A bipartisan Senate committee convened on Thursday to discuss updating the Electronic Communications Privacy Act, or ECPA, to be in line with the current Internet age.
The act in its present form is an update to the Federal Wiretap Act of 1968 and was written in a time before everyone had email, let alone use social networks or store files on the cloud. Despite a couple of amendments, the 1986 version of the act treats all kinds of messages differently and has a number of provisions that don’t necessarily apply to today’s world, leaving digital communications subject to very little privacy protections.
Current legislation requires a warrant for unopened emails that are less than six months old, but lets authorities access emails that have already been read as well as any older communications, with nothing but a subpoena.
Updating the bill aims to control the privacy of practically anything stored on the Internet. This includes any private family photos, personal notes or company documents uploaded to the cloud, and of course any email exchanges -- just to give you an idea of the sheer size of that, the 2012 global average of mails sent per day is 144.8 billion. The updated bill will, among other things, set clearer rules for who can gain access to your Facebook photos and posts, meaning it will have high impact even in civil cases.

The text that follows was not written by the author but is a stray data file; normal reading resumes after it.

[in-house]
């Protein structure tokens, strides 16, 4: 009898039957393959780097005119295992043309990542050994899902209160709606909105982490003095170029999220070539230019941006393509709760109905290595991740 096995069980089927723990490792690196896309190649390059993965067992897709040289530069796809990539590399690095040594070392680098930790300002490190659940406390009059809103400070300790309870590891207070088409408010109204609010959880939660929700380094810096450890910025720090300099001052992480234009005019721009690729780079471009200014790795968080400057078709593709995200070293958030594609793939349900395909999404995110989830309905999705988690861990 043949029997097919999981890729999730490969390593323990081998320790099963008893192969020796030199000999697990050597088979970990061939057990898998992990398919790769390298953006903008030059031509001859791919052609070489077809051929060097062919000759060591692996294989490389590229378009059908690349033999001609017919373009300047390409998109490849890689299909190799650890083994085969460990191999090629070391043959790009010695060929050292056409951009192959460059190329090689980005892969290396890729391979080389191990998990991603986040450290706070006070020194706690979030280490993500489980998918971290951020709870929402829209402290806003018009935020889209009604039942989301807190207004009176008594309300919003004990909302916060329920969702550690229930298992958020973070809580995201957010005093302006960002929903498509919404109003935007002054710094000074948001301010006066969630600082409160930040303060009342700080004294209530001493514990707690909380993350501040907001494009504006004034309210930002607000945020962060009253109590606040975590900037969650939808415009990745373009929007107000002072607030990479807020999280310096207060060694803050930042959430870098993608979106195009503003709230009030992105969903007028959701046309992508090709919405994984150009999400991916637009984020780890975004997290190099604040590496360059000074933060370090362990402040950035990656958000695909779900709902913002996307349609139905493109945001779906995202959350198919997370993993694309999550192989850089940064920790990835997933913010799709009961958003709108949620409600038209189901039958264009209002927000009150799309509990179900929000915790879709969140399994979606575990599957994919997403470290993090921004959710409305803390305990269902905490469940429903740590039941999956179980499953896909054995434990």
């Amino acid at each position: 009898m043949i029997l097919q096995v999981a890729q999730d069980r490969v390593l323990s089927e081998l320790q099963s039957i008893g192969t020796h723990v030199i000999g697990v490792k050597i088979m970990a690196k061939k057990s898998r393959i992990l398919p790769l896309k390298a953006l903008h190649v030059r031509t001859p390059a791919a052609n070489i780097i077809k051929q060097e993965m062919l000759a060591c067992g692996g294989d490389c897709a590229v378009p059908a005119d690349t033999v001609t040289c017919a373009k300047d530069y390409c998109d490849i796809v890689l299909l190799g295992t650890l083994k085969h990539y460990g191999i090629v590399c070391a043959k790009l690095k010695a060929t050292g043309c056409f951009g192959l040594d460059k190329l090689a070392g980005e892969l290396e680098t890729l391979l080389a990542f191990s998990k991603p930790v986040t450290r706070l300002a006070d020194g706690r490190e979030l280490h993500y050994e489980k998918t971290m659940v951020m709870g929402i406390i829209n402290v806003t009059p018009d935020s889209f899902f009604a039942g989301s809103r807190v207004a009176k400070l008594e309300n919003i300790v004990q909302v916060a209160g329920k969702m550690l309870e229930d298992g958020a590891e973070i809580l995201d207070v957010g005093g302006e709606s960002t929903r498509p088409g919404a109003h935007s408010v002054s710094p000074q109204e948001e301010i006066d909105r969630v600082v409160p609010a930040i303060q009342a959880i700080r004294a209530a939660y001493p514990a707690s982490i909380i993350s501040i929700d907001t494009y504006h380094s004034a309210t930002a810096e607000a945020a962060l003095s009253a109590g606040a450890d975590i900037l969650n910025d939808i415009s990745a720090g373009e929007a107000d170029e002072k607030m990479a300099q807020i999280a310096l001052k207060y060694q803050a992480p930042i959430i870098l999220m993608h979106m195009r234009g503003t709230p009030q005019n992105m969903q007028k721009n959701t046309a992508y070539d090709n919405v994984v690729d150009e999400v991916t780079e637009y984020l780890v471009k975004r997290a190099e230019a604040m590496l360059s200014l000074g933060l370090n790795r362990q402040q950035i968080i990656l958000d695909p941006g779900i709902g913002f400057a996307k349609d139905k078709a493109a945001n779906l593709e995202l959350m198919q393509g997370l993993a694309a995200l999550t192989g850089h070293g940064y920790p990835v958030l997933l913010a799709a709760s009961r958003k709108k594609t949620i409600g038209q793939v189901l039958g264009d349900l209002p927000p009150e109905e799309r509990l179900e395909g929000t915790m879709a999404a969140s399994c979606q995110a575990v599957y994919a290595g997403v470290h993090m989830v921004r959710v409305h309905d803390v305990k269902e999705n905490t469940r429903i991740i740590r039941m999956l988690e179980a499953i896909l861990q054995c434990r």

Requiring law enforcement to get a search warrant for any kind of electronic content, regardless of whether they've been read or how old they are, has been the aim of many Silicon Valley companies as well as politcal parties, as many Congress members are also storing sensitive information with third-parties and they want it to be protected. Today, a Senate committee voted unanimously to advance this reform, but the bill still has a long way to go as it faces the challenge of getting passed in the full 100-member Senate next week.
At the rate the internet has matured over the last decade we often find that the law is unable to keep up the pace, it's good to see legislation trying to fill in the gap.
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